The stunning weather of yesterday proved to be a false dawn, today was cloudy with occasional flurries of snow and, as the wind got stronger, it got increasingly cold. Although the deep valley to the west of Chame was spectacular we missed the big views of Annapurna II which we had been looking forward to.
Walking at around 3,000 metres we are still in an agriculture area and just outside Chame saw a man with two little cows ploughing a tiny field and planting potatoes. It's hard to imagine anything growing given how cold it is but I guess it proves that the weather is usually at lot warmer. I just hope things turn around a bit before we go over the Thurang Pass which is about 2,500 metres higher than we are now.
|Steady stream of trekkers north of Chame|
So today's walk took us along an easy path heading north out of Chame. Chame is the only place to stay on this part of the route and all the walkers on the trail were bunched together creating quite a crowd as we left the village. Leaving the village and its improbable potato fields, it's a steady climb up a broad path into a valley which gets tighter and tighter. After a couple of hours we reach the scheduled tea stop but there is no water so we press on, running a bit ahead of schedule.
Shortly after the abortive tea stop, and on a narrow bit of the trail, the mass of the bikers from the yak attack race catch us up. We watch them crash down a particularly treacherous bit of the trail cheering them on as they go past. The Welsh and Danish cyclists go down particularly well with Carole and Tanya who are from Wales and Denmark.
The trail then takes us back down valley and across a bridge over the river. The valley at this point turns to west and there is a great view of the outer curve of the valley, Paungda Danda, which has clearly been carved out by some ancient glacier.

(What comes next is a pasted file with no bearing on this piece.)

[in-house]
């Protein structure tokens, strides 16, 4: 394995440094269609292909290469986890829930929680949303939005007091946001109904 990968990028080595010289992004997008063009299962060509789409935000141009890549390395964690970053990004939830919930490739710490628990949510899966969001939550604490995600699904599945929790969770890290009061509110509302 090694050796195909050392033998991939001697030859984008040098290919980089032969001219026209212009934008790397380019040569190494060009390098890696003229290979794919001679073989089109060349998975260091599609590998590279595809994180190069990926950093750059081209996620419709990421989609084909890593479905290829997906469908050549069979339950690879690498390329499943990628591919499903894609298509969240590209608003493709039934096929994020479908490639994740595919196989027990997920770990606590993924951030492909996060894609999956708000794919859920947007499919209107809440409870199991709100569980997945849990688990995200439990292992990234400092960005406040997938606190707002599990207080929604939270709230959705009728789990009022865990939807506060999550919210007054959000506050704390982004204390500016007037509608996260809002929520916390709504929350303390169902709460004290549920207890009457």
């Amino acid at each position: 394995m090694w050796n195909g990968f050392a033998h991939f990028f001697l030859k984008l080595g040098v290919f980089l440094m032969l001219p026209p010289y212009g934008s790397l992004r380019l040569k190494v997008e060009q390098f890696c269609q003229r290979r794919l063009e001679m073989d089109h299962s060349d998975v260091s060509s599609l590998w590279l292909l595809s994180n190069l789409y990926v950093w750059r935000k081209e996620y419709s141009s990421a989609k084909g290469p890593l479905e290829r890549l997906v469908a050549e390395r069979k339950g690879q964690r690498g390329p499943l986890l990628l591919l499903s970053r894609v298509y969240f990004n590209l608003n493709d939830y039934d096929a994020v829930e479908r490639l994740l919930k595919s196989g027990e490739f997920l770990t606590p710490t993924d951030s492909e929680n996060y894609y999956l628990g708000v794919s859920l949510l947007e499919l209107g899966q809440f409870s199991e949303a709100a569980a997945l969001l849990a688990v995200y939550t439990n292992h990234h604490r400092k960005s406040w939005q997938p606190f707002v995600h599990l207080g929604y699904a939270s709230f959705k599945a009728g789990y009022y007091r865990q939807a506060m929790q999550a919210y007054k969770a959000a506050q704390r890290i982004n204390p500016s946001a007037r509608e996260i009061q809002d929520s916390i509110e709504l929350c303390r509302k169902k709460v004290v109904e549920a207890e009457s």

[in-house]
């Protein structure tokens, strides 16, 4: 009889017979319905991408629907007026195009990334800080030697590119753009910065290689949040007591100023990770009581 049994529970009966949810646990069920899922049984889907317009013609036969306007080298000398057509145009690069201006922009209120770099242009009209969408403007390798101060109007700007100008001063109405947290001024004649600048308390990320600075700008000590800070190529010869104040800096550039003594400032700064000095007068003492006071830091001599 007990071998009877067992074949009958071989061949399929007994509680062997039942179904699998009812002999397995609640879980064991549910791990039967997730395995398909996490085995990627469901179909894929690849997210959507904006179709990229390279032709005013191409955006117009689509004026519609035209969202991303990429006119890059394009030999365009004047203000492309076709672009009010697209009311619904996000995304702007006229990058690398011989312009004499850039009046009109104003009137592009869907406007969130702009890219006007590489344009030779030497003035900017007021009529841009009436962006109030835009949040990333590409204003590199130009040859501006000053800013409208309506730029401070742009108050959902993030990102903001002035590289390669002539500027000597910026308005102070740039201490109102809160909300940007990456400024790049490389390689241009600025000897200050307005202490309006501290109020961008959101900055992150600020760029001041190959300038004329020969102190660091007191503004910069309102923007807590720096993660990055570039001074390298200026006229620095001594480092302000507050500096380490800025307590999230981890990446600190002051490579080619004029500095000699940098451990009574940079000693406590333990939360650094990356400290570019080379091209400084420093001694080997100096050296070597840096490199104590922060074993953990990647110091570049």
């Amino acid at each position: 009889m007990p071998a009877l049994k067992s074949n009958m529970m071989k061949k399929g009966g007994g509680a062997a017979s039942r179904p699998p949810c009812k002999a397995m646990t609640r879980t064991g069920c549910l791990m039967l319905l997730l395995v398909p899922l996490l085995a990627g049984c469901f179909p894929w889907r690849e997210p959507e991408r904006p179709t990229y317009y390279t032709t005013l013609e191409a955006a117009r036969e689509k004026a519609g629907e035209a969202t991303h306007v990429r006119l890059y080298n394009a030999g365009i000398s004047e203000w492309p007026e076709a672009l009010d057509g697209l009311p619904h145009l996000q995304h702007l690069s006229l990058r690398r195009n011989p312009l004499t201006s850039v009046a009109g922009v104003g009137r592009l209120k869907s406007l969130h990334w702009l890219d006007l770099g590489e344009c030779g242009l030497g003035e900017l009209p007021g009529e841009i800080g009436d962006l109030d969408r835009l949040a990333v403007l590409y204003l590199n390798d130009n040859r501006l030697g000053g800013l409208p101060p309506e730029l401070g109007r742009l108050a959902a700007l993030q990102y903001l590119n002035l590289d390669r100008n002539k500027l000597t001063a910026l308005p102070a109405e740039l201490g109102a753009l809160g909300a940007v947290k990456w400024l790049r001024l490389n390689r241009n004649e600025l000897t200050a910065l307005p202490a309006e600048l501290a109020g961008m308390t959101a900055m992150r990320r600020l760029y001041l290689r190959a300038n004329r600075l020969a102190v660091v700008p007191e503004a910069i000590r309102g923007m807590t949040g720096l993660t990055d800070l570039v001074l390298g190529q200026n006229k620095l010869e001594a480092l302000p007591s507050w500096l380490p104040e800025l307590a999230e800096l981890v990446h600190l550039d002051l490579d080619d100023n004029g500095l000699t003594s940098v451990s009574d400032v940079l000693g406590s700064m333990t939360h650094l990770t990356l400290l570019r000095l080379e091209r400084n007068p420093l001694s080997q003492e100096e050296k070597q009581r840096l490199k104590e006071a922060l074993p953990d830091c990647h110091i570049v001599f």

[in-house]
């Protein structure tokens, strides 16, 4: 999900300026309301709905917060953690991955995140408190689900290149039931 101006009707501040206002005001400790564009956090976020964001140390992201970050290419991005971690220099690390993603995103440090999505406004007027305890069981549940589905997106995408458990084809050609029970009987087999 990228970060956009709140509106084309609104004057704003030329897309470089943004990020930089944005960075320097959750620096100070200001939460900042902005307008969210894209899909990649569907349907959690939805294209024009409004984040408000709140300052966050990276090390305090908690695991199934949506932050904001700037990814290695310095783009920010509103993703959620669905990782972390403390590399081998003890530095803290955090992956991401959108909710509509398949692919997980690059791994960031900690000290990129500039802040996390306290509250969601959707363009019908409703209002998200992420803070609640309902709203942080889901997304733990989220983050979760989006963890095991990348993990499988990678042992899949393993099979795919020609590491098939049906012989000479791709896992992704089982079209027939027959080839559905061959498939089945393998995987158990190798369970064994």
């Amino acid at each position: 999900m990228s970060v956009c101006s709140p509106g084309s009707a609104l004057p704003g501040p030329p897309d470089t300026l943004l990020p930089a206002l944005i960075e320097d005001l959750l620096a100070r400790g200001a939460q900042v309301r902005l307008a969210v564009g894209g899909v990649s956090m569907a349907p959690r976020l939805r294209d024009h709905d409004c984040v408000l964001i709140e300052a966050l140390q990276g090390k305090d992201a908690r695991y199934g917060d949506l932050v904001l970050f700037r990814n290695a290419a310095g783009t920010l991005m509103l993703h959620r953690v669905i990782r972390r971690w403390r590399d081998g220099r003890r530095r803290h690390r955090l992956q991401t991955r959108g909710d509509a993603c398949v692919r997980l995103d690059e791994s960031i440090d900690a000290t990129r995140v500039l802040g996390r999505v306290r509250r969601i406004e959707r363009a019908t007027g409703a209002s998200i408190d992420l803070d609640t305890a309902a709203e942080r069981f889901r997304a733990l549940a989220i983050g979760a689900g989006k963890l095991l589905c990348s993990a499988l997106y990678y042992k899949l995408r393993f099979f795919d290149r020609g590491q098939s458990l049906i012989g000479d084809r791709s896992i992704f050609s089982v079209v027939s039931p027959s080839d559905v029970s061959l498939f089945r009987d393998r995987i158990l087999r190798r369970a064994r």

Climbing up the side of the valley we get to the village of Dhukure Pokhari where we stop for lunch. Like most of them, the tea house offers very little protection against the wind, and we all shiver as we wait for lunch. We pass the time talking to a young Swiss woman, walking on her own (with a guide and a porter), very pretty.
|The monastery at upper Pisang|
Rushing back onto the trail, just to get warm, we head to upper Pisang and the Buddhist monastery. The wind is really blowing at this point and I must admit that tacking my boots off to go inside was a bit of an ordeal. Still it was nice to get a cup of tea and good to be reunited with the French party who had been with us in the tea house in Chame.
Climbing up to the monastery meant we could comply by the acclimatisation rule of walking to a higher point than the place at which we end up sleeping. The monastery is at Upper Pisang and our final destination for the day is Lower Pisang about 200 metres down the hill. We had walked for about 5 and half hours, covered 20 kilometres and gained 700 metres (now well over 3,000 metres).
Had a nice conversation with Jangbu the Nepalese Tour Leader. He has been leading on tours for 8 years and has summited on Everest and other significant Nepalese peaks. Gave me lots of ideas for other trips in Nepal, his favorite is the High Passes trip near Everest.
Being with Jangbu just reminds how good the Nepalese guides are. He has made a significant investment to learn his trade, he went to language school to learn English and also speaks Japanese. On this trip I have already seen guides leading French, Chinese, Spanish and Russian groups all speaking the respective language of the group.
Jangbu by the way is a Sherpa and comes from the region of Nepal near Everest. Nima the second guide is also a Sherpa while Himenta the first guide is a Tamil.
The ethnic breakdown of Nepal is complicated and taken seriously. Jangbu says there are three broad groupings, those who live in the high mountains along the northern border with Tibet and who resemble people from central Asia. There are then a group of people who, like the Tamils, live in the foothills to the Himalyas and finally there is a group of people in the lowlands bordering India, often Brahmins, who resemble people from India. The position on languages is even more complicated - while everyone speaks Nepalese they communicate locally in their own local language often specific to a valley. These are distinct languages, and while everyone understands Nepalese, the distinct languages are only understood by the locals.
What it does mean is that the Nepalese are generally at least bilingual which must help them learn the languages of the bewildering range of people who visit their country
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